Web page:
Archive for March, 2007

Peyton Manning as a Role Model

March 27th, 2007 at 12:37 pm by Mark
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     I snorted coffee through my nose watching Knoxville’s Number One Son…

Tip: Thanks, Laura!

Can’t Spell?

March 27th, 2007 at 12:10 pm by Mark
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     Over the past year, we’ve been inundated with media reports that our spelling and grammatical skills are becoming worse and worse here in the U.S., thanks, in no small part, to Internet E-Mail and Messaging Services.
     Just to show that we still have a long way to go before calling this a Code Red Spelling Emergency, I’d like to share this e-mail that I quite mistakenly received from someone I don’t know in New Zealand:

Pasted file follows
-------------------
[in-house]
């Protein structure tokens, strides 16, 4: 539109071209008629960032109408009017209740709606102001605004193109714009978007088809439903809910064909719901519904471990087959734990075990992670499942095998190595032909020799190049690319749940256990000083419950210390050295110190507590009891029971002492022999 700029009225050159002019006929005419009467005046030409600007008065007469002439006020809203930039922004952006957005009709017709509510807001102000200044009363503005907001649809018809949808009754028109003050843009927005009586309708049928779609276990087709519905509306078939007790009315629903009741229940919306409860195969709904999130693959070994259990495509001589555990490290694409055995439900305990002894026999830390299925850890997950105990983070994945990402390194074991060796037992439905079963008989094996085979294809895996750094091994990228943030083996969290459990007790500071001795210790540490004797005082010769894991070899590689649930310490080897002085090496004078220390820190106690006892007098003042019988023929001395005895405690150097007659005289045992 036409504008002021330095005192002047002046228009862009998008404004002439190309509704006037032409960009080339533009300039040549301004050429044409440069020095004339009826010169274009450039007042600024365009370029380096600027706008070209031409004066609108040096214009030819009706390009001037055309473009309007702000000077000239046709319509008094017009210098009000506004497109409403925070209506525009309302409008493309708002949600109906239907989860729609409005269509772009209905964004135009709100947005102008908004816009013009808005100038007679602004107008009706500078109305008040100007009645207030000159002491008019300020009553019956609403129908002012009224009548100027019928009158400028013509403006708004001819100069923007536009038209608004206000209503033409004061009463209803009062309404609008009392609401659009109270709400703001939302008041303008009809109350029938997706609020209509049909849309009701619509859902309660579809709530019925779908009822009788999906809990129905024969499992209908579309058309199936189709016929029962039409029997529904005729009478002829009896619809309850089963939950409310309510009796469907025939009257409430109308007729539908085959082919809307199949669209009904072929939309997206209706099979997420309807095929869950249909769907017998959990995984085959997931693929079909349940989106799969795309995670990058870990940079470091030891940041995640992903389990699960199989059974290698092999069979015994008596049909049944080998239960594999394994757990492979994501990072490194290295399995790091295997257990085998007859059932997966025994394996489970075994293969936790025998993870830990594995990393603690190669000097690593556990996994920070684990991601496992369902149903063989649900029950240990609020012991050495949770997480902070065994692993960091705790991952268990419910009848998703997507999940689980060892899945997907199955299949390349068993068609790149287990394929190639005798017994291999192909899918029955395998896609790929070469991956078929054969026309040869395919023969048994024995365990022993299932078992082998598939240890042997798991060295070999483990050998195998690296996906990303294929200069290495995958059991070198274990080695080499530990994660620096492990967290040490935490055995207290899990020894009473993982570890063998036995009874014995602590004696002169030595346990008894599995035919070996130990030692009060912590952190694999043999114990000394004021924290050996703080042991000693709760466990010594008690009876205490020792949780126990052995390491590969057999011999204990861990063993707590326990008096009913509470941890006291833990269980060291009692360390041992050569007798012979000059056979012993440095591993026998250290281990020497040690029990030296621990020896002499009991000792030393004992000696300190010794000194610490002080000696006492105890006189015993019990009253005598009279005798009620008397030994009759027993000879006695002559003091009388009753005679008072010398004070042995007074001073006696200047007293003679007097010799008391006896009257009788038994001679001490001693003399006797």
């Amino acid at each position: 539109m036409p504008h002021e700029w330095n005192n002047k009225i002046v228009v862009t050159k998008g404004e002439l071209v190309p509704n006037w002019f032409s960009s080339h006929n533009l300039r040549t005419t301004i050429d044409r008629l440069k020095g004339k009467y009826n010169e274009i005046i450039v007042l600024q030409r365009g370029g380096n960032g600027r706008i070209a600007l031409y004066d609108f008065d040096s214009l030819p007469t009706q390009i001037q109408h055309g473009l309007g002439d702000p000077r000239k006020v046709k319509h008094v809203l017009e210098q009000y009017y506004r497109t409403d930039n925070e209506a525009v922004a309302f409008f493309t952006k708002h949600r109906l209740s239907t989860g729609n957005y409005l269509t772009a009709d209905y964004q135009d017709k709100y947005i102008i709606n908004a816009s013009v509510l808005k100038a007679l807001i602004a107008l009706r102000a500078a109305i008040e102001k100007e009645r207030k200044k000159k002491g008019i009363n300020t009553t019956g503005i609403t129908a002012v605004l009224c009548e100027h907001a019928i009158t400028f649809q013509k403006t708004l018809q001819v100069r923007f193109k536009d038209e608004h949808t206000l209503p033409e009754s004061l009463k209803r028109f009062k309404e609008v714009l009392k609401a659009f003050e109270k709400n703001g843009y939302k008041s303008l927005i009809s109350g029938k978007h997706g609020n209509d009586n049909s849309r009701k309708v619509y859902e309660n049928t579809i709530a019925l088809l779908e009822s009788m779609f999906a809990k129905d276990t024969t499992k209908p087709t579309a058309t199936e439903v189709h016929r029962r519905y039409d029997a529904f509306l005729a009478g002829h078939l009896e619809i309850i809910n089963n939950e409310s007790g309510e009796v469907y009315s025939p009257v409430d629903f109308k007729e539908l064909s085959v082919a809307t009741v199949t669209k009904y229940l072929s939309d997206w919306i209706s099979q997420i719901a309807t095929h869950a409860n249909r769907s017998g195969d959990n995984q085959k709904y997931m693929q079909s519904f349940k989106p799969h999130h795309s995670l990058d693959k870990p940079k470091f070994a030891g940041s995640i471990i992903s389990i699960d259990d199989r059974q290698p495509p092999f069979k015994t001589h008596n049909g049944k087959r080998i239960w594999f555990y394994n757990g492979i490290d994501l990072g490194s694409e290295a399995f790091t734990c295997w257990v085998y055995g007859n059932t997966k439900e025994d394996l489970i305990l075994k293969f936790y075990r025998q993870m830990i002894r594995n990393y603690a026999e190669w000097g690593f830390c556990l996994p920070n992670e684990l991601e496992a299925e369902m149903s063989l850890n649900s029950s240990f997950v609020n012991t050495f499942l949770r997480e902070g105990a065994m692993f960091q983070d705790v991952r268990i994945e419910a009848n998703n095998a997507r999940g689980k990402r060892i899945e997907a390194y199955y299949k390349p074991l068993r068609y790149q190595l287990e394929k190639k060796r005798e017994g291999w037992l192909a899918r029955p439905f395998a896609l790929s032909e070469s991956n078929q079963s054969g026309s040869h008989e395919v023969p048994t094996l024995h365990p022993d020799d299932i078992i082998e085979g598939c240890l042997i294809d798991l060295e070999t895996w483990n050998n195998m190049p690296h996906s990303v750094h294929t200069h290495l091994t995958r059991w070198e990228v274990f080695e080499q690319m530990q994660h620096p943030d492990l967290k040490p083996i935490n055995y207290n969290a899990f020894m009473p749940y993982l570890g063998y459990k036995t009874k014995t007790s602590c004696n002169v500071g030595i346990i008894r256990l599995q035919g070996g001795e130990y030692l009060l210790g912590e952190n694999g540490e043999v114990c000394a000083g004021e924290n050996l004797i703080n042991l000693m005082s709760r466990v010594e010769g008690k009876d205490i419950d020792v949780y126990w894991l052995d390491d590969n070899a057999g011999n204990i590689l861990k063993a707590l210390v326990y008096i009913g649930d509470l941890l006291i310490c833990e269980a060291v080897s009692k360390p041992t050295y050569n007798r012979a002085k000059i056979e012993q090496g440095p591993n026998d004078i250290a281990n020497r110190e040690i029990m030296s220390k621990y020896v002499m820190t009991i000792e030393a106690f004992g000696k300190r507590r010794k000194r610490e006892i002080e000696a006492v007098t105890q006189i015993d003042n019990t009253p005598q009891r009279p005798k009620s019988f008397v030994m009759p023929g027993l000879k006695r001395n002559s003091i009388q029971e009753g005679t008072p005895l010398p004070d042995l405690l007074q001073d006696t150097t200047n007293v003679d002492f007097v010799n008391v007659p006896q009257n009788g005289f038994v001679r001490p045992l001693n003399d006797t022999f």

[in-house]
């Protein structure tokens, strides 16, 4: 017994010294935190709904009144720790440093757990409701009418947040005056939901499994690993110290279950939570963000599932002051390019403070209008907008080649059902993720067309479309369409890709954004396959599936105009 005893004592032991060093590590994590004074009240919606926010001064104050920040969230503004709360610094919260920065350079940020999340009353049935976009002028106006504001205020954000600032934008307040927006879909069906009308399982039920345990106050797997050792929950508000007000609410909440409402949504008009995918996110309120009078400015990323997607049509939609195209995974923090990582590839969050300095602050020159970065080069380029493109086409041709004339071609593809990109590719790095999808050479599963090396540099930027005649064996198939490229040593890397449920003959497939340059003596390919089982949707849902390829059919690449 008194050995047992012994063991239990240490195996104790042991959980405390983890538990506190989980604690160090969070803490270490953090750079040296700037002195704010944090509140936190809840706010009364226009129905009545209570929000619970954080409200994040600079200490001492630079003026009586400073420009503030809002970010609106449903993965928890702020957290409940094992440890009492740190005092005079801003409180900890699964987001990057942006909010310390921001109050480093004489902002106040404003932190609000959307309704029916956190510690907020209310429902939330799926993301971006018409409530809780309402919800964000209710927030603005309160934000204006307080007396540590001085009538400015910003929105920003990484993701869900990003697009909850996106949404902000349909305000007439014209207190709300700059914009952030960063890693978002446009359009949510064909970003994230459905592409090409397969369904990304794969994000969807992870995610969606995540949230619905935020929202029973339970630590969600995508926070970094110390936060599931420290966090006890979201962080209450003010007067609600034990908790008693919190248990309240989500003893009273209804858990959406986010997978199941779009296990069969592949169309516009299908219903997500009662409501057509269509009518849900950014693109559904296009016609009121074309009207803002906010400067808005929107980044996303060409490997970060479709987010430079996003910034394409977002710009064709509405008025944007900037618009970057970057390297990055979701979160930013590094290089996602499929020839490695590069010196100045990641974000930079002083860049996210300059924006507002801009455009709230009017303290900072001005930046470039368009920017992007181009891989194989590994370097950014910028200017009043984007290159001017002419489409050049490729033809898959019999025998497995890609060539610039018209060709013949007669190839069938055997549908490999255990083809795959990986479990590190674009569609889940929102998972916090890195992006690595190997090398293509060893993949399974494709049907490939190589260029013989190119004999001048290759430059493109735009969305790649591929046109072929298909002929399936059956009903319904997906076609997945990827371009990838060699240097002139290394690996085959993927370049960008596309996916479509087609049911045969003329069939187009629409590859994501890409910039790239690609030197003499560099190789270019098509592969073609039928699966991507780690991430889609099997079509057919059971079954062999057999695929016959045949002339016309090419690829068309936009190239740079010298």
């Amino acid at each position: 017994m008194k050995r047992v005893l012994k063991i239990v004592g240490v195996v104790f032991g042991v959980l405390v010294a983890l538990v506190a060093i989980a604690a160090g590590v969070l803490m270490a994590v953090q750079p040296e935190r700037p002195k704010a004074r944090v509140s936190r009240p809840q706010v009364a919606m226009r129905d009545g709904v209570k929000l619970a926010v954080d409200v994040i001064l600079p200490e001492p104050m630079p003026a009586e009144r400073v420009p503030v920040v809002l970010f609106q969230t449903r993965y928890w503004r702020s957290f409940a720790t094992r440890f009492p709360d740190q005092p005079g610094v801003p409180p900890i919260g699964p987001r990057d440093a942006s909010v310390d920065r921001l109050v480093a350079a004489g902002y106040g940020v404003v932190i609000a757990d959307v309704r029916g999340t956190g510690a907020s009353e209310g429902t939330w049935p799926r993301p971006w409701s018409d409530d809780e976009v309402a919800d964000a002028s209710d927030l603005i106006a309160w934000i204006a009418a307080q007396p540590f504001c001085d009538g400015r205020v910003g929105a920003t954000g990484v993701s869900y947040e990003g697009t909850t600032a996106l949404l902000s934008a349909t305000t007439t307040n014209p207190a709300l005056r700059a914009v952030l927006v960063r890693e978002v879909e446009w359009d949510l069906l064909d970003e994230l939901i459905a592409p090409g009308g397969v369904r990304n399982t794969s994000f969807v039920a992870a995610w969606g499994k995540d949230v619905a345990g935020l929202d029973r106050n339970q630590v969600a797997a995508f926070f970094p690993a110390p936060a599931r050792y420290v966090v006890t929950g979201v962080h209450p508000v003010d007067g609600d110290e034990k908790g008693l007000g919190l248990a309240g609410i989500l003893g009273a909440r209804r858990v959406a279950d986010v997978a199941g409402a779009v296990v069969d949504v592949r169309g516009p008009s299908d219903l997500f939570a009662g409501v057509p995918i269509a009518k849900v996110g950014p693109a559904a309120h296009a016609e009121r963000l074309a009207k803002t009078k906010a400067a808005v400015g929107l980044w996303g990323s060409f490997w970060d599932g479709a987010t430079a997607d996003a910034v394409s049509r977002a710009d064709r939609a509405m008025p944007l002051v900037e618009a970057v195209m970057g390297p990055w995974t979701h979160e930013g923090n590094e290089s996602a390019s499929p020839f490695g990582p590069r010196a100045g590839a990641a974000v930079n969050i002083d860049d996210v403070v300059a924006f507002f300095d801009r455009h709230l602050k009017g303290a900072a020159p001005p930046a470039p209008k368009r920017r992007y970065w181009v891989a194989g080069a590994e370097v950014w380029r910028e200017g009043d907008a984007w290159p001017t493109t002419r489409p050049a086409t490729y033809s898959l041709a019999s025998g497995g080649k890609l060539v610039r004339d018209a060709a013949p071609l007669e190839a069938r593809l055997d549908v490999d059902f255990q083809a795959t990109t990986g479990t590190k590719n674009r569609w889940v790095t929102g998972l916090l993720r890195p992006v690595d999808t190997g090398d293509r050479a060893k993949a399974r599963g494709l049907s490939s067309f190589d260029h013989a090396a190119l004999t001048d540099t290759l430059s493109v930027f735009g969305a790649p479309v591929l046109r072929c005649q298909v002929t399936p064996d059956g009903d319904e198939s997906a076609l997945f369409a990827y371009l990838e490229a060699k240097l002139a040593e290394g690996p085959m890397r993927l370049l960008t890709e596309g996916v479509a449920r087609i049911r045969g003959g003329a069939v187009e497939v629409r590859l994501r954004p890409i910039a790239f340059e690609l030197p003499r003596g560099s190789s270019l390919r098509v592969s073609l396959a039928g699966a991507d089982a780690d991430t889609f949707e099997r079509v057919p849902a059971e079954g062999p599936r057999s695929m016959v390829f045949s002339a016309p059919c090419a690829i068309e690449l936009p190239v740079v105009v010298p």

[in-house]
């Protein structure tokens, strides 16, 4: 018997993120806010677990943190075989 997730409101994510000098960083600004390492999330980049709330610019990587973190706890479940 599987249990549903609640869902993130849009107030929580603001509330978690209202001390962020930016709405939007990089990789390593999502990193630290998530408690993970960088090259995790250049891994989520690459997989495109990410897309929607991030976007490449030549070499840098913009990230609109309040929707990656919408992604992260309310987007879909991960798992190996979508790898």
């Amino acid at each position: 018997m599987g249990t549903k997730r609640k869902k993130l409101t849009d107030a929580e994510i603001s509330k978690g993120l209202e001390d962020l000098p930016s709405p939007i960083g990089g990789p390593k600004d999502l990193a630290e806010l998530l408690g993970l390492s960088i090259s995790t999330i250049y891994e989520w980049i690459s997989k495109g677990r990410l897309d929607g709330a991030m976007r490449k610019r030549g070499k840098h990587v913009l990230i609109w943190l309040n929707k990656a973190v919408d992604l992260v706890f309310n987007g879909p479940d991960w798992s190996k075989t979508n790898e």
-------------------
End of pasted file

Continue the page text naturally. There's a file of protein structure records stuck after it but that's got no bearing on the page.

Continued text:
From: shirley coromandel
Sent: Sunday

Hei sarp steven hows things goin aye???? yeahhh long tym no ea ehehhe and dat thing b4 sori bout dat ehehhe me aint been a snobb just bus.e hows kura yeiiiiiii finished finalli but dumb exams i got one tommorow,wed and thurs and im goin to d pools today eheheh and study so wats ur cell numb??? sum dik whuk stole ma fone hes in 7th but its alguds got anufa one n better but it dont have bluetooth but it has infered….. well enough bout dat wats ur plans for d holies aye???? im off up norf and prob go karapiro wif marz i myt dunno and stay in auks hows was d ball??? well hala wen eva if u dont alguds wish d best for ur exams frum one n onli shurlee

fRuM: SIL.E